Mr. Marsh. I should say not.
Mr. Sims. Therefore, if purely speculative transactions were eliminated by any process, it would not injure the cotton exchange so far as the hedging business is concerned?
Mr. Marsh. I think the process of hedging would still go on.
Mr. Sims. I wanted your notion as to that. Now, Mr. Marsh, is it a fact or not that in a certain year—I do not remember the year—Mr. Sully carried on a campaign m the May delivery, as was stated in the public press, after which it was represented in the paper that Mr. Brown and Mr. Hayne, of New York, came to the cotton exchange and carried on a campaign of July, August, and September? Do you remember what year that was?
Mr. Marsh. My impression is it was 1903.
Mr. Sims. Well, I wanted to be accurate about it. Is it a fact that that year, especially for the September contract, cotton to the extent of thousands of bales was returned or shipped back or shipped from spinners in New England and some other places, and even Europe, and carried to New York, for the purpose of delivering upon contract to New York?
Mr. Marsh. I was not then, myself, on the floor of the New York Cotton Exchange or living in New York. I was a member of the New York Cotton Exchange at that time, buti was not living in New York. So I can not answer that question.
Mr. Sims. I will state to you, if my recollection is correct, that that same year the official report of the movement of cotton shows that between 40,000 and 50,000 bales of cotton were returned from Europe after being shipped over there, and freights paid and insurance paid, that that many bales were returned and delivered on contracts to New York, because it was more profitable for the spinner not to spin, but to get a contract delivery value in New York; it was more profitable for him to do that than it was to go ahead and spin the cotton. If such was done, do you, as an authority on the subject, regard that as good economics, applying to the general cotton trade?
Mr. Marsh. I do not see anything uneconomic about it.
Mr. Sims. Then do you think it is proper to promote a business which disturbs the consumption of cotton in the way you said it could be consumed, by being spun or manufactured, and bringing it to New York and keeping it there, simply as a means of liquidating or receiving a profit upon a tender through the rules of the exchange?
Mr. Marsh. Mr. Chairman, my recollection is that in 1903 spinners were carrying what we call an invisible supply of cotton; that is, a stock of cotton at their mills sufficient to last them about two months, to go on spinning the cotton for two months without buying any more. I can see nothing destructive or disturbing to trade, for some of those spinners, if it was spinners who entered into this transaction, who had on hand cotton enough to run them for several weeks or months, to resell a part of it to Messrs. Brown & Hayne, if they were the speculators in question, and turn it into money, knowing that within a month or two the new crop of cotton would be moving freely and that they could easily repurchase what they had sold out.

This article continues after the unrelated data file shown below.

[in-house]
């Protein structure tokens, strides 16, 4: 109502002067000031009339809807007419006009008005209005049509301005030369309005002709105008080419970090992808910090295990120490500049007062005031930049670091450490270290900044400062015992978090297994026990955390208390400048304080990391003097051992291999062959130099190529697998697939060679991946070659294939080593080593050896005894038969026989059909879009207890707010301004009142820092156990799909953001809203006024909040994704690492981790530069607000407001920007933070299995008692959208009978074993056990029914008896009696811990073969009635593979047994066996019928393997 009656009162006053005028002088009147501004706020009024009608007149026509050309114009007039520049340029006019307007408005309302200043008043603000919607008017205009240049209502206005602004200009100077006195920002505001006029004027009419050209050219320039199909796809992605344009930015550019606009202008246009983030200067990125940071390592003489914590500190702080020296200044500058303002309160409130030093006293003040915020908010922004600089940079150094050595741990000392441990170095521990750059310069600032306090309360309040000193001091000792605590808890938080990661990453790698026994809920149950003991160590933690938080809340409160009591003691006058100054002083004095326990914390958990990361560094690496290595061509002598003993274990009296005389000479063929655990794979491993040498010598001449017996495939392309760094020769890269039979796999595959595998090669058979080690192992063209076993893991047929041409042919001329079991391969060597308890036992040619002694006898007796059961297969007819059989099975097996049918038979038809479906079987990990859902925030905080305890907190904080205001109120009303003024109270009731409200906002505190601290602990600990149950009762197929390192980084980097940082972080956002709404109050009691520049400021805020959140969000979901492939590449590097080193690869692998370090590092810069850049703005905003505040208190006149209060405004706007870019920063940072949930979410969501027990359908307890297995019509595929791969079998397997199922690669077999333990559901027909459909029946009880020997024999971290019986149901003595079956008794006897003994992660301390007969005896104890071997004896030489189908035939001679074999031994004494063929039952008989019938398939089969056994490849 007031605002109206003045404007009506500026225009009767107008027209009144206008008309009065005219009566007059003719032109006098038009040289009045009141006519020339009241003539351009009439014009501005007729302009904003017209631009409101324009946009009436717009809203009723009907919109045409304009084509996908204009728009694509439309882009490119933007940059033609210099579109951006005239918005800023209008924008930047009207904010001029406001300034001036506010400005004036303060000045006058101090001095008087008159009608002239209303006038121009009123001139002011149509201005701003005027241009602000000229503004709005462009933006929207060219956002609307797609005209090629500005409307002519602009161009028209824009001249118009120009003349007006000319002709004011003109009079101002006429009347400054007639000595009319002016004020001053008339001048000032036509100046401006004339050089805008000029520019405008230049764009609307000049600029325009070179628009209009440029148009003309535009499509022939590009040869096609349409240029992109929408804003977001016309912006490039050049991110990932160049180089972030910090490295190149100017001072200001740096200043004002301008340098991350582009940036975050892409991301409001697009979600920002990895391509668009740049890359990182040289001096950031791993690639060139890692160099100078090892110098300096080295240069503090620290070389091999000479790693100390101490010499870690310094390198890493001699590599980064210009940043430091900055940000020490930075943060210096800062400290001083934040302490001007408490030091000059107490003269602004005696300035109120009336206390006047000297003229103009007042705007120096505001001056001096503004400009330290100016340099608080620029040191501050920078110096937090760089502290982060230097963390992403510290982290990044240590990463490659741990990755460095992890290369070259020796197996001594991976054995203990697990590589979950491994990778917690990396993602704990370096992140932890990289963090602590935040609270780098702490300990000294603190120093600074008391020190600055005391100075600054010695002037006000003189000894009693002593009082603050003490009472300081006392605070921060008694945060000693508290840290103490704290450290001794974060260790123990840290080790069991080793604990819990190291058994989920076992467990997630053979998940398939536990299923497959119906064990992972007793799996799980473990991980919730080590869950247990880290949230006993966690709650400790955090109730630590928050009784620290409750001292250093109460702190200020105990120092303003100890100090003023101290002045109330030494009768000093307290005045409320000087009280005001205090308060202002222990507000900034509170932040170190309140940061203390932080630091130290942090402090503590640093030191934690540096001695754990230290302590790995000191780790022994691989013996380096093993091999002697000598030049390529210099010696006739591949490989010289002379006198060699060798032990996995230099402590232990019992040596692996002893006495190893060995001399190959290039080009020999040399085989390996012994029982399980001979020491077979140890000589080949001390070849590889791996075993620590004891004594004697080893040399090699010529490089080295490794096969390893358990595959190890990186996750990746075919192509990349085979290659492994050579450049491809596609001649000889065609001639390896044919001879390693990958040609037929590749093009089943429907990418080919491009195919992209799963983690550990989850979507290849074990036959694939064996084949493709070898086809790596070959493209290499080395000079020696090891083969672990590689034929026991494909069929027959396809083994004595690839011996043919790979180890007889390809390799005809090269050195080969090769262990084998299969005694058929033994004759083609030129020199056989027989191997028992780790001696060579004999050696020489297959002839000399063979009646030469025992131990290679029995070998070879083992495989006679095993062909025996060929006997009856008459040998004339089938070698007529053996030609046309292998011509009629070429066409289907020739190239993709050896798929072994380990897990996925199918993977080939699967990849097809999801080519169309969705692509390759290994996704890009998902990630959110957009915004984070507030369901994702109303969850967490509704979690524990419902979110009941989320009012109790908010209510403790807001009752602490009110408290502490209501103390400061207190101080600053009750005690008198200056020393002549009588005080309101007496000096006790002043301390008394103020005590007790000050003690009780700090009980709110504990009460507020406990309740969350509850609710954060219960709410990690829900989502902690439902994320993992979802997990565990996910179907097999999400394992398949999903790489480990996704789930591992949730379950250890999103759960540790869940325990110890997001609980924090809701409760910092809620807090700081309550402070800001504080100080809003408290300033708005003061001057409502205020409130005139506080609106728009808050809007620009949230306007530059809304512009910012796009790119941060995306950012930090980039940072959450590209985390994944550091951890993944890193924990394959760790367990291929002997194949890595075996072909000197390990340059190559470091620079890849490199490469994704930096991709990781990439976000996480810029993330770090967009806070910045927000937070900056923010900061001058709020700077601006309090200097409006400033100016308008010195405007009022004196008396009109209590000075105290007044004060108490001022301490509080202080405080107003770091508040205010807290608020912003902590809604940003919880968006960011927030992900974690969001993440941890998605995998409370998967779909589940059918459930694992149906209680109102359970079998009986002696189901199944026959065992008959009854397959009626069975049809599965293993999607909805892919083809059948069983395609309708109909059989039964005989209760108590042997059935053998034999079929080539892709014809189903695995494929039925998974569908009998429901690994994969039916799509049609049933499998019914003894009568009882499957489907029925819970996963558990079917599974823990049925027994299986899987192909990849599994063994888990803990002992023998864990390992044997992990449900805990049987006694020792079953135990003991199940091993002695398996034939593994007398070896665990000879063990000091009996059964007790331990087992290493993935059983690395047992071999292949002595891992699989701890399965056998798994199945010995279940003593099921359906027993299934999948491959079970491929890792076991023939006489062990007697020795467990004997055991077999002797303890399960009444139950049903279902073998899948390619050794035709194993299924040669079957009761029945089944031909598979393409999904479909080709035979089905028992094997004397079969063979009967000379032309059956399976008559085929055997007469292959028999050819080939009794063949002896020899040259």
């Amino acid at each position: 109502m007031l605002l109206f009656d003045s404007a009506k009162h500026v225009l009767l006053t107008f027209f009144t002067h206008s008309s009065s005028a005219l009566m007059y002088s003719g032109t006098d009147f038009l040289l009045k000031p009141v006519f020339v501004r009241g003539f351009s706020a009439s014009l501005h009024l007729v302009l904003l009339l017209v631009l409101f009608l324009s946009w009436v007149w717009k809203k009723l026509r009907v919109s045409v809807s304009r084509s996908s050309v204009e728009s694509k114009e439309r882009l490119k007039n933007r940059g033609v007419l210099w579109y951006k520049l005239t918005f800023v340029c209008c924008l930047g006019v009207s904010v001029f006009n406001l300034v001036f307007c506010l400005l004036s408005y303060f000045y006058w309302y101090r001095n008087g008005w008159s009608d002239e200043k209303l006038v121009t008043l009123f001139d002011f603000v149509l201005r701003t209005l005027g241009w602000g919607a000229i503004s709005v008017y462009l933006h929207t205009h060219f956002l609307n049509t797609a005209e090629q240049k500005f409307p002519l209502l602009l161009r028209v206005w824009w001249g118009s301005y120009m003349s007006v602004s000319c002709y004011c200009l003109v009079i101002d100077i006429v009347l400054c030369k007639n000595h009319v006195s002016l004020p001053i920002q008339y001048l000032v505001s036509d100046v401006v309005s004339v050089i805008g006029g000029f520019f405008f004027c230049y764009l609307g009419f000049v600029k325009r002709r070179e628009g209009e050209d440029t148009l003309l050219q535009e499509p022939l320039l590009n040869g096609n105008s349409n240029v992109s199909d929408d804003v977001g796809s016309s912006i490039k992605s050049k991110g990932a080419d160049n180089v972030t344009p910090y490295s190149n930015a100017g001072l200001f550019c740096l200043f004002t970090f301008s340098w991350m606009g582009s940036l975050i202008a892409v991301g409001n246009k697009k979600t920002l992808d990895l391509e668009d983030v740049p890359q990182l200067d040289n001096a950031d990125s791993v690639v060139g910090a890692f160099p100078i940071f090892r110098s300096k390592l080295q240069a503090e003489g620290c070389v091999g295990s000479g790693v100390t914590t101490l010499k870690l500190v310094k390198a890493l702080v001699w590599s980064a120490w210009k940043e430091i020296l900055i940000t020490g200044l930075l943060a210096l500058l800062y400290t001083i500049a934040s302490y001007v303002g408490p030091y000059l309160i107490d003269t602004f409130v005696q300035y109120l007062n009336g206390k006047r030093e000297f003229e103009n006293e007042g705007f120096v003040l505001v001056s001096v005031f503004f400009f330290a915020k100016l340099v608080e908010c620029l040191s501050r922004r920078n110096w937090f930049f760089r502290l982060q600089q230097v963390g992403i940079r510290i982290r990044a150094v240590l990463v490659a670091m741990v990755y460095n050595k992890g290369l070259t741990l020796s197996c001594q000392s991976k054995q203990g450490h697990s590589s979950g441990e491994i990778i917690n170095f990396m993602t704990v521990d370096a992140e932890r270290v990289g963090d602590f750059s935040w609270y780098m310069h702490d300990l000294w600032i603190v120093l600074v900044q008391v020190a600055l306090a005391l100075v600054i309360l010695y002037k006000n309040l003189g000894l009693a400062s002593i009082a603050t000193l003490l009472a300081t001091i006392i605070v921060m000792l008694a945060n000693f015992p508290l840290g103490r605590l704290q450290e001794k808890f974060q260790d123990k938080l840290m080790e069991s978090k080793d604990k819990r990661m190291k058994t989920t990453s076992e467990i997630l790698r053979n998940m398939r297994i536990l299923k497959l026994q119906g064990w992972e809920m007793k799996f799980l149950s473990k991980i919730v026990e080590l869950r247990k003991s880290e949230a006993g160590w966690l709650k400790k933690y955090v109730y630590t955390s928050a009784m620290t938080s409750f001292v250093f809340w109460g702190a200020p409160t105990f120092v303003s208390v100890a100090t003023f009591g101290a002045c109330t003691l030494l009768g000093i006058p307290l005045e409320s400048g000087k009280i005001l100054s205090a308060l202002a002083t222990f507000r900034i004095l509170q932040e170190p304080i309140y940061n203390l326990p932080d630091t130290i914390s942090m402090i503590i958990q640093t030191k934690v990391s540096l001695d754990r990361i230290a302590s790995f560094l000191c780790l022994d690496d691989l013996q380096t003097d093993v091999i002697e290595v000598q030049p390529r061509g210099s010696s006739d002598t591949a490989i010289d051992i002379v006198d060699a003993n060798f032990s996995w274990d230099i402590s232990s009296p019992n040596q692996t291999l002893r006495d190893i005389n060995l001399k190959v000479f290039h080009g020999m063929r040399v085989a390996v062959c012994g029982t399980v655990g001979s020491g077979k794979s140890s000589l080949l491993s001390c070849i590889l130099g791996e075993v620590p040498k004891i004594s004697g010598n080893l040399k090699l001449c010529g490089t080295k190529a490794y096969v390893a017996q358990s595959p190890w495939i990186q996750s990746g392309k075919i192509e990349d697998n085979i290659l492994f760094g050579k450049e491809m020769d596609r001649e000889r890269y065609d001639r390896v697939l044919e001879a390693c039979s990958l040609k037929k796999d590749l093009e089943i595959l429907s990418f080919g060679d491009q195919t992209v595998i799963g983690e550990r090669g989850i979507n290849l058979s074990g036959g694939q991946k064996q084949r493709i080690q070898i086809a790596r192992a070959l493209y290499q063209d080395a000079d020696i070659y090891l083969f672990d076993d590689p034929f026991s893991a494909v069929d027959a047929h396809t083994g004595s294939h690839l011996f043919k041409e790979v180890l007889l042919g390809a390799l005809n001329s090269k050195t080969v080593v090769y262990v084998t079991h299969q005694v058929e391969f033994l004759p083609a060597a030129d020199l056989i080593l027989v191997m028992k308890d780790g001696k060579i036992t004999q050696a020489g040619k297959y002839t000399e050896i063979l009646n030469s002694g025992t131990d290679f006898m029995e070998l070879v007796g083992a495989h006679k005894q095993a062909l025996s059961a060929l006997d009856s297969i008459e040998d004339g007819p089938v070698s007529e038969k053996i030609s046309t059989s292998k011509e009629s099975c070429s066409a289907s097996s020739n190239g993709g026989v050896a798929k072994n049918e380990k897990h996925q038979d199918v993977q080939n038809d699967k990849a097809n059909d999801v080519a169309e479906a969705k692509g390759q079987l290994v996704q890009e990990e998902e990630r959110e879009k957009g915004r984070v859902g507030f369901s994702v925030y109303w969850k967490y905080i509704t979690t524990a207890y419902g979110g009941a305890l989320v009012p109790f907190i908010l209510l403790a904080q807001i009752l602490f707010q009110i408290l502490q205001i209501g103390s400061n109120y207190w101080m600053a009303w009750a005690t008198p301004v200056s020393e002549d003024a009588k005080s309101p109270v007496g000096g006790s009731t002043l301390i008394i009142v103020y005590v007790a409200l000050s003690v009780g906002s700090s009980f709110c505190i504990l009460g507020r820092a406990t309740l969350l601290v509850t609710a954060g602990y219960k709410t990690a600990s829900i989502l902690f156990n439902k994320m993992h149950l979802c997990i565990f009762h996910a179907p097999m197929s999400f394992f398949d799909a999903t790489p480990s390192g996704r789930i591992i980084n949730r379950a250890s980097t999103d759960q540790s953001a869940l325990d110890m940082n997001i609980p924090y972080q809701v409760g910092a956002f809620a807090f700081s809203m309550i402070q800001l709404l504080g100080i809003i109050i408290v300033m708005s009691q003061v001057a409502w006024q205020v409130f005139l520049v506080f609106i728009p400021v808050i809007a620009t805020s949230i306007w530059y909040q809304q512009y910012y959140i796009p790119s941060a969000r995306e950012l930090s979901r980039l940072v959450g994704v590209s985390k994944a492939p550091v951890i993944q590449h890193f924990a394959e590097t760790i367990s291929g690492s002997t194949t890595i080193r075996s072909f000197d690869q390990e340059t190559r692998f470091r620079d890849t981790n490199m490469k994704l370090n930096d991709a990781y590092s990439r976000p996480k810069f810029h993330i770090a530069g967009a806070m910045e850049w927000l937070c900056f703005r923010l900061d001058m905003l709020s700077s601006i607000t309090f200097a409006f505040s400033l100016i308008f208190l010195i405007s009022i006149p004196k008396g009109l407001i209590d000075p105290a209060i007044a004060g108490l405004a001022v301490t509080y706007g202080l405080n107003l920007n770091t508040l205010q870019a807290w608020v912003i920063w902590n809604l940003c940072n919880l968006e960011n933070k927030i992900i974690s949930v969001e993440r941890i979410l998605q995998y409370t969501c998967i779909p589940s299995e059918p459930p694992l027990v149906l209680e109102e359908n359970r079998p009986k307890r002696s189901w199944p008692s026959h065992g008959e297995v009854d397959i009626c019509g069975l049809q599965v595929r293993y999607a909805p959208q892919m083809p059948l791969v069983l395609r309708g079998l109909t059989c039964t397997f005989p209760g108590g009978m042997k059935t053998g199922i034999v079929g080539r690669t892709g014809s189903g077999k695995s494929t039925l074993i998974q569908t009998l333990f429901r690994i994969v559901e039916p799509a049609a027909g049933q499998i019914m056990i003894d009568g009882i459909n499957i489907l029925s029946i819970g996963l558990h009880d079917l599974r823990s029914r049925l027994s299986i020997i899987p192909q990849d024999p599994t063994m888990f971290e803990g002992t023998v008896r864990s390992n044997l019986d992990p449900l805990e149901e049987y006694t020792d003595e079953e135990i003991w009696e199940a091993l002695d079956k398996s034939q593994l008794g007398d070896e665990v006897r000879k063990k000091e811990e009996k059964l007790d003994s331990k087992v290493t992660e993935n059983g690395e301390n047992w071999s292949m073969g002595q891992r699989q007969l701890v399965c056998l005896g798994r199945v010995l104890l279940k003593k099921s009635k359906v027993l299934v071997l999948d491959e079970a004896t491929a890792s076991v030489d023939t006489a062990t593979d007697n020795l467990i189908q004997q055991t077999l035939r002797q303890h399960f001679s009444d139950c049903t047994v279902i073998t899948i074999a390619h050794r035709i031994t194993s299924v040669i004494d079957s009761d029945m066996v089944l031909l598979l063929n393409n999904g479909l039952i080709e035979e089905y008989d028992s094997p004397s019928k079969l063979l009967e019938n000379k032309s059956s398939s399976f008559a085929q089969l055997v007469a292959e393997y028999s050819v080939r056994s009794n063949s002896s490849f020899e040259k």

Mr. Sims. Right there you have come to a very important matter. The natural course of cotton is to be manufactured, and currently manufactured, if possible, each year. When a large amount of cotton was diverted from natural channels of consumption, sent back and delivered upon the September contract in New York to these speculators, and therefore held over and added to the current crop that year, did that not have a tendency, and necessarily have a tendency, to depress the value of the new crop, because that much of the old crop was held over through this speculative arrangement, and augmented the new supply to that extent?
Mr. Marsh. Am I to understand Mr. Sims to mean that if that cotton had not been shipped to New York it would have passed out of existence?
Mr. Sims. No. This is what you should understand me to say. If it had not been for what they call a bull campaign—you know what that means, literally and technically—that this cotton .never would have been shipped back from Europe and delivered in New York, and would have been manufactured in Europe, where it went for the purpose of manufacture, or to New England, or wherever else it might have gone, that it would have gone the way you say—and we are admitting that the right and proper and natural way for cotton to go is into the hands of the manufacturer. Therefore the manufacturer, by this operation of the exchange, was delayed in manufacturing the cotton, and this accumulation of stock, accumulated by reason of this campaign, did not go into consumption in the year it would have gone into consumption, but was held over, and augmented the next crop to the extent of this unnatural or speculative dealing on the cotton exchange.
Mr. Marsh. I am not aware, sir, that any spinner consumed a pound less of cotton during that period than we would have consumed if this operation had not been entered into; and as far as the effect of